What is EoE?

  • Eosinophilic oesophagitis (EoE) is a chronic disease in the oesophagus which is triggered by an immune system response to food antigens.
  • This response leads to difficulty in swallowing food (oesophageal disorder) and inflammation caused by eosinophils, which are leukocytes that shouldn't normally be in the oesophagus. This makes the oesophagus narrower and it is harder for food to get through it.
  • This disease occurs in both children and adults and is associated with a range of symptoms due to the oesophagus not working as it should.
  • At the microscopic scale, there is a higher than usual build-up of eosinophils (a type of white blood cell) on the oesophagus's walls.

What are the symptoms?

Symptoms may vary depending on the age at diagnosis. As the disease is still largely unknown, many patients develop adaptive mechanisms to make swallowing food easier. They often drink a lot of liquid during meals, cut food into very small pieces, chew for a long time before swallowing, eat slowly, reject certain foods because they are more difficult to swallow, etc.

It is important to be vigilant, and when in doubt the best thing to do is to see a specialist to confirm or rule out the presence of the disease. The earlier it’s diagnosed, the sooner its progression can be stopped and quality of life improved.

Refusing food. Chest and stomach pain Dysphagia
Delayed growth Refusing food Food gets stuck in the oesophagus.
Vomiting Vomiting Vomiting
Regurgitation Hypersalivation Chest pain
*From 5 years of age Difficulty swallowing (dysphagia)*  
  Food may get stuck in the oesophagus*  

How is it diagnosed?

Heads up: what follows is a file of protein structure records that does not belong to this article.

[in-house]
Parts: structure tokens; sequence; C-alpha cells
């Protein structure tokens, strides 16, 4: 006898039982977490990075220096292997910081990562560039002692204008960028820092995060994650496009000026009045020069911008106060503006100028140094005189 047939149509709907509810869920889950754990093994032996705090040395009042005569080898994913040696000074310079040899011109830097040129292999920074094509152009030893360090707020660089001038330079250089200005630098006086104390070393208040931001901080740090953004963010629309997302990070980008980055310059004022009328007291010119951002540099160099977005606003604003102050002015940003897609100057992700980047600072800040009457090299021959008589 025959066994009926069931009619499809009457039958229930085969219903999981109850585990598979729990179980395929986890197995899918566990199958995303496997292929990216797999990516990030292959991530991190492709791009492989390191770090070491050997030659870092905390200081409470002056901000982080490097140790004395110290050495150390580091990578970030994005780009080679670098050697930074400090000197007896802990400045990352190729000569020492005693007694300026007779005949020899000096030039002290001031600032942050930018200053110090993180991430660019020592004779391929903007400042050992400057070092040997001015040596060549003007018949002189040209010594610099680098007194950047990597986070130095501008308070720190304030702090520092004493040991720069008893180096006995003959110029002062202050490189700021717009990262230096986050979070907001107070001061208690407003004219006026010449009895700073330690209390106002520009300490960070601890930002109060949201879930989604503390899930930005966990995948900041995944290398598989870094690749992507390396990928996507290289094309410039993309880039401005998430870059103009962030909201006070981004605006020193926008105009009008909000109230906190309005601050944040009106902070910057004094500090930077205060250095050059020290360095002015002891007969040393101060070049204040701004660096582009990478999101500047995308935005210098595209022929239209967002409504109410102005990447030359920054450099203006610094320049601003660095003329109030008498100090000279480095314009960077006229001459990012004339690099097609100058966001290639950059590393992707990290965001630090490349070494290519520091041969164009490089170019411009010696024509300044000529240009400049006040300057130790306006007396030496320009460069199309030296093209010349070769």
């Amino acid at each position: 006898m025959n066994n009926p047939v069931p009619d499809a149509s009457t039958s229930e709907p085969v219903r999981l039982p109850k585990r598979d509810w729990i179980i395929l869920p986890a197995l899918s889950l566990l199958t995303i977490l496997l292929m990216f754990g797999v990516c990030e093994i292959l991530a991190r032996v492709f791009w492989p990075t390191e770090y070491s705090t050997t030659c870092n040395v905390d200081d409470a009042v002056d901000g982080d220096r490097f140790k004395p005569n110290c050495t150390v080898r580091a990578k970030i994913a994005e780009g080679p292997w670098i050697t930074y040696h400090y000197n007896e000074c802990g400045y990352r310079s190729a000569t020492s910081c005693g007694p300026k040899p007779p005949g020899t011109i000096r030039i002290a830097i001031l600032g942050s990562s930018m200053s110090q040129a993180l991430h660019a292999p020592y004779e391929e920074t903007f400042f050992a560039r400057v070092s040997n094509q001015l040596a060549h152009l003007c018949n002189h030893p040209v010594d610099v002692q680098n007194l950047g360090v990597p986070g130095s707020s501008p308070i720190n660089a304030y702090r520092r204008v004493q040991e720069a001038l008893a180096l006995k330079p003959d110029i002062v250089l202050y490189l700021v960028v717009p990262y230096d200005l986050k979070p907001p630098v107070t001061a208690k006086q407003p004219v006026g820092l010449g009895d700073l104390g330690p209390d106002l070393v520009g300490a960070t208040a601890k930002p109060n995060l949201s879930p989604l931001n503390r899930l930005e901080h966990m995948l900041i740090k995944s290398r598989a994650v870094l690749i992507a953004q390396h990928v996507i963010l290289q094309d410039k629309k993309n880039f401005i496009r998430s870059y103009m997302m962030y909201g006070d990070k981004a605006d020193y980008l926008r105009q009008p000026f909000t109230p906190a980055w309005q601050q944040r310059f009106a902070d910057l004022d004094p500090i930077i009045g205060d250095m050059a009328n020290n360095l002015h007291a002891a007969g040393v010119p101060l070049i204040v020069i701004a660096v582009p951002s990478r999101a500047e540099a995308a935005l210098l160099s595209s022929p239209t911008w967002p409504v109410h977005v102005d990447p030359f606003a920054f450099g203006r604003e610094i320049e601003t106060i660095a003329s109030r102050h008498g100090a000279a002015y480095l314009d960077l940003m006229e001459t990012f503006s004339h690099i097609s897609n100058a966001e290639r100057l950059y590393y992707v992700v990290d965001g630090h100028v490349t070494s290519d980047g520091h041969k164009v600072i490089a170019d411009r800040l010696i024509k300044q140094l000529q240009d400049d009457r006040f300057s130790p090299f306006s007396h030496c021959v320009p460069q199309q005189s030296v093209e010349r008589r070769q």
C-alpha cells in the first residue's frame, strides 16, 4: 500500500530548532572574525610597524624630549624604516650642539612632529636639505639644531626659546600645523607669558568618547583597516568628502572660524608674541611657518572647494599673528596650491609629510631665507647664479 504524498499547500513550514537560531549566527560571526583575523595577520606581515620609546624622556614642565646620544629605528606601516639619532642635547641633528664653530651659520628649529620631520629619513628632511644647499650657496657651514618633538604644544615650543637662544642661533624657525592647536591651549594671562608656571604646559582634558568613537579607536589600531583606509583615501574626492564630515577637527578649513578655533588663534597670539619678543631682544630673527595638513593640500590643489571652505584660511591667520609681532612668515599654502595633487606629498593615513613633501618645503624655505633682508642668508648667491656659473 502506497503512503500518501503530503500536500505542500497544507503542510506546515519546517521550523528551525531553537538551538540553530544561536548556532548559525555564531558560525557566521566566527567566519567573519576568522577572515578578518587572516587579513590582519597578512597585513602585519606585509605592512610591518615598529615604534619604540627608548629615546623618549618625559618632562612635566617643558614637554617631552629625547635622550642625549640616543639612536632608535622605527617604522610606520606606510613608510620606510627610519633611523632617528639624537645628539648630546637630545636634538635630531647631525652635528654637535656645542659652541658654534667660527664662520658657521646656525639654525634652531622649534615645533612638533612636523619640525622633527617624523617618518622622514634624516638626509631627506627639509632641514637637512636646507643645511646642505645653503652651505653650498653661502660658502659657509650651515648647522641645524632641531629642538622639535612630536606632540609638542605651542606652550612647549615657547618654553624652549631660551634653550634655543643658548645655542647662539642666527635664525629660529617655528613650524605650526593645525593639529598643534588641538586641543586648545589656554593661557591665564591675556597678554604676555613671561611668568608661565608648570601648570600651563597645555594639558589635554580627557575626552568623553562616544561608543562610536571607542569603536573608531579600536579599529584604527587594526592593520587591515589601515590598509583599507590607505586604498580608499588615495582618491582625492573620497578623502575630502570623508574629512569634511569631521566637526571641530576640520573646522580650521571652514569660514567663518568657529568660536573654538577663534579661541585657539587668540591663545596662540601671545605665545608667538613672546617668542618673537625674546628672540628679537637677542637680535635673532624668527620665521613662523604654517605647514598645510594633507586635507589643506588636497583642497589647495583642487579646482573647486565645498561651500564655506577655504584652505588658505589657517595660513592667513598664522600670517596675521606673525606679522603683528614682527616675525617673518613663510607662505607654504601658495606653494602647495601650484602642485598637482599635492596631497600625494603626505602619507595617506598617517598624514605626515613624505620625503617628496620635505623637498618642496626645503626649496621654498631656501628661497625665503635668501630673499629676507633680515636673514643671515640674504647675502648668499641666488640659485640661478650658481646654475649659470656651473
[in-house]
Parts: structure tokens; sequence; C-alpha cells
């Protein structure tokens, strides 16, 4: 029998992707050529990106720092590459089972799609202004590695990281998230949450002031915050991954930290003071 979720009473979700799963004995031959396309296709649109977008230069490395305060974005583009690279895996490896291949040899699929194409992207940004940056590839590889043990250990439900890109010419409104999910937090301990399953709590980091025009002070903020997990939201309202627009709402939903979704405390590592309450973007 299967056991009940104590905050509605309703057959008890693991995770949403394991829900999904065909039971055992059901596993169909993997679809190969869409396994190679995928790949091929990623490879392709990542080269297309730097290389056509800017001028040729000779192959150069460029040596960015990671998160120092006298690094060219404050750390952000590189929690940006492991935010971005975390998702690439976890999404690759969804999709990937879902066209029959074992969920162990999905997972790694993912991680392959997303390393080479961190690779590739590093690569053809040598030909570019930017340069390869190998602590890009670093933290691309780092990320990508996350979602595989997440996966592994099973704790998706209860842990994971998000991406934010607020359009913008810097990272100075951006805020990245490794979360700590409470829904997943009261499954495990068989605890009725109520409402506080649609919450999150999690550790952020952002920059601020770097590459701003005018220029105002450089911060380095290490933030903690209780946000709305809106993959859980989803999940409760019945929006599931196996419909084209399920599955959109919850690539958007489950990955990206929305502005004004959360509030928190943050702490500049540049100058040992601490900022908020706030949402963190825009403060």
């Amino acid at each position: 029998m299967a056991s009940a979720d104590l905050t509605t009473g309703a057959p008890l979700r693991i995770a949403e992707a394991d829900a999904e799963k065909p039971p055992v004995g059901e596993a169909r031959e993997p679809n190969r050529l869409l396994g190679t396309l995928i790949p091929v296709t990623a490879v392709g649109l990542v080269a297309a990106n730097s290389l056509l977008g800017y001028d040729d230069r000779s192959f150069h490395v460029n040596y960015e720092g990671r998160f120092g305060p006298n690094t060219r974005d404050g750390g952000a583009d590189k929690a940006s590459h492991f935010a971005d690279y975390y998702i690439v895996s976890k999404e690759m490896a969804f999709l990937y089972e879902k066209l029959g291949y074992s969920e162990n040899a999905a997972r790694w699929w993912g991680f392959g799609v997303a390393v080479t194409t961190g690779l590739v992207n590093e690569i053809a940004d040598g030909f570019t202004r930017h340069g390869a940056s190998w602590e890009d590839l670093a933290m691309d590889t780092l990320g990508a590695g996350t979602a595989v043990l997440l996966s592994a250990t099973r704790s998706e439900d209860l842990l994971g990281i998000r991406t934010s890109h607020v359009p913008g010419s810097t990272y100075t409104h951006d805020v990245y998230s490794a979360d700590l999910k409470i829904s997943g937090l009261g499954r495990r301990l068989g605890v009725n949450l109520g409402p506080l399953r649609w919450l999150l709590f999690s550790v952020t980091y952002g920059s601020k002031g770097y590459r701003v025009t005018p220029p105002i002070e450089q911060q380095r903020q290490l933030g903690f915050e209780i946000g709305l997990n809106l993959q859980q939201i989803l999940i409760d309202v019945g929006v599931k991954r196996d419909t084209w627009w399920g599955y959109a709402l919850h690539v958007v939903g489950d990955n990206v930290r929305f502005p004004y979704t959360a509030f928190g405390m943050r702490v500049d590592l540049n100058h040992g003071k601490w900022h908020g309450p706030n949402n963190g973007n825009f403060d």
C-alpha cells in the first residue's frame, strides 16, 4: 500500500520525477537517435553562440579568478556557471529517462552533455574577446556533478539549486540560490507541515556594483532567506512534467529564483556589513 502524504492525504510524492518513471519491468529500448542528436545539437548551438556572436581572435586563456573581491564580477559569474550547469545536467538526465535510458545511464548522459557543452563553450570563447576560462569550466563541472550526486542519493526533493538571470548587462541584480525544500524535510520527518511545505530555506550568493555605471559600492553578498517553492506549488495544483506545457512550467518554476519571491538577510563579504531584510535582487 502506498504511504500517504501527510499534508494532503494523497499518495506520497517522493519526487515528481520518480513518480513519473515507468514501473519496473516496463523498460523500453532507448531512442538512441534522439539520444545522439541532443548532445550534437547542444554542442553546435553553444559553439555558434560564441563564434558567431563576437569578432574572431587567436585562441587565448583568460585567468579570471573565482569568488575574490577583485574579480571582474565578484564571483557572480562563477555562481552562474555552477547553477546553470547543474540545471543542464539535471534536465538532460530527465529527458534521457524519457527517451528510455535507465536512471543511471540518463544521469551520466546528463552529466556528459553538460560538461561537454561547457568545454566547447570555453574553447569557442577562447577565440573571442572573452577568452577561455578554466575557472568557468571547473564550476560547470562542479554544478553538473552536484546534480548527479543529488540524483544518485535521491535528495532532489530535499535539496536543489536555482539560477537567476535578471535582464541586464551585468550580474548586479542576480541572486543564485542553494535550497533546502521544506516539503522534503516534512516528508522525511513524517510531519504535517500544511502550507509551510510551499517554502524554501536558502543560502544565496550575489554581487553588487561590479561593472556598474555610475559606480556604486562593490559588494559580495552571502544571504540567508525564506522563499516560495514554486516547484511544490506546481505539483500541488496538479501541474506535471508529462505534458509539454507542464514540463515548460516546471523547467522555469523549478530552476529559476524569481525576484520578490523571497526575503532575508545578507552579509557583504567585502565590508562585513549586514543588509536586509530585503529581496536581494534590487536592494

• At present the only way to make an effective diagnosis is by endoscopy which involves collecting multiple biopsies (at least six are required, two in each segment of the oesophagus: cervical, thoracic and abdominal)
  • A patient is considered to have eosinophilic oesophagitis when there are more than 15 eosinophils per high magnification field in the biopsy specimens.

How is it treated?

  • As it is a chronic disease, treatment is designed to keep it in remission (no symptoms and no eosinophils).
  • Monitoring and preventive treatment is extremely important even when the symptoms are mild.
  • Several types of treatment are currently available and all of them should be performed under medical supervision:
    • Drugs such as:
      • Proton pump inhibitors (PPIs).
      • Swallowed corticosteroids.
    • Diets:
      • Empirical elimination aimed at finding the food or foods which trigger the disease.
      • Elemental in some cases.
      • At the moment diet is the only treatment to target the cause of the disease.
      • The most common allergens triggering the disease are milk, gluten, egg, pulses, nuts and fish and shellfish
  • Non-treatment or progression of the disease can lead to stenosis and fibrosis which will need to be tackled by dilatation.

How many people are affected?

Its prevalence is currently estimated at 43-56 cases per 100,000 people (figures for Europe and the United States*).

* Source: Molina-Infante J, Gonzalez-Cordero PL, Ferreira-Nossa HC, Mata-Romero P, Lucendo AJ, Arias A. Rising incidence and prevalence of adult eosinophilic esophagitis in midwestern Spain (2007-2016). United Eur Gastroenterol J. 2017; DOI: 205064061770591